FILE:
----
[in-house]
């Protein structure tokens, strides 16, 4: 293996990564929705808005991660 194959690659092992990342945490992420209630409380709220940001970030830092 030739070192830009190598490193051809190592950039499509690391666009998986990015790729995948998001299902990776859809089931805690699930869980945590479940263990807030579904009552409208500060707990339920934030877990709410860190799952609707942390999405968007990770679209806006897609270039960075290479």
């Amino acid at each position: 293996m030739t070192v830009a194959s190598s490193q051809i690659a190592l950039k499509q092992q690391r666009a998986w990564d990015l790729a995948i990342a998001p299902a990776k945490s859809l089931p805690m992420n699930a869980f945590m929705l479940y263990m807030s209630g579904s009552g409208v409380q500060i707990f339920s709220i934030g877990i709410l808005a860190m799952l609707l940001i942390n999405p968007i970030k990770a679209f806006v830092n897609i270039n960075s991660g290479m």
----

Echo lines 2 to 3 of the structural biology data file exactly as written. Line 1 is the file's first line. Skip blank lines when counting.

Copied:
């Protein structure tokens, strides 16, 4: 293996990564929705808005991660 194959690659092992990342945490992420209630409380709220940001970030830092 030739070192830009190598490193051809190592950039499509690391666009998986990015790729995948998001299902990776859809089931805690699930869980945590479940263990807030579904009552409208500060707990339920934030877990709410860190799952609707942390999405968007990770679209806006897609270039960075290479």
């Amino acid at each position: 293996m030739t070192v830009a194959s190598s490193q051809i690659a190592l950039k499509q092992q690391r666009a998986w990564d990015l790729a995948i990342a998001p299902a990776k945490s859809l089931p805690m992420n699930a869980f945590m929705l479940y263990m807030s209630g579904s009552g409208v409380q500060i707990f339920s709220i934030g877990i709410l808005a860190m799952l609707l940001i942390n999405p968007i970030k990770a679209f806006v830092n897609i270039n960075s991660g290479m």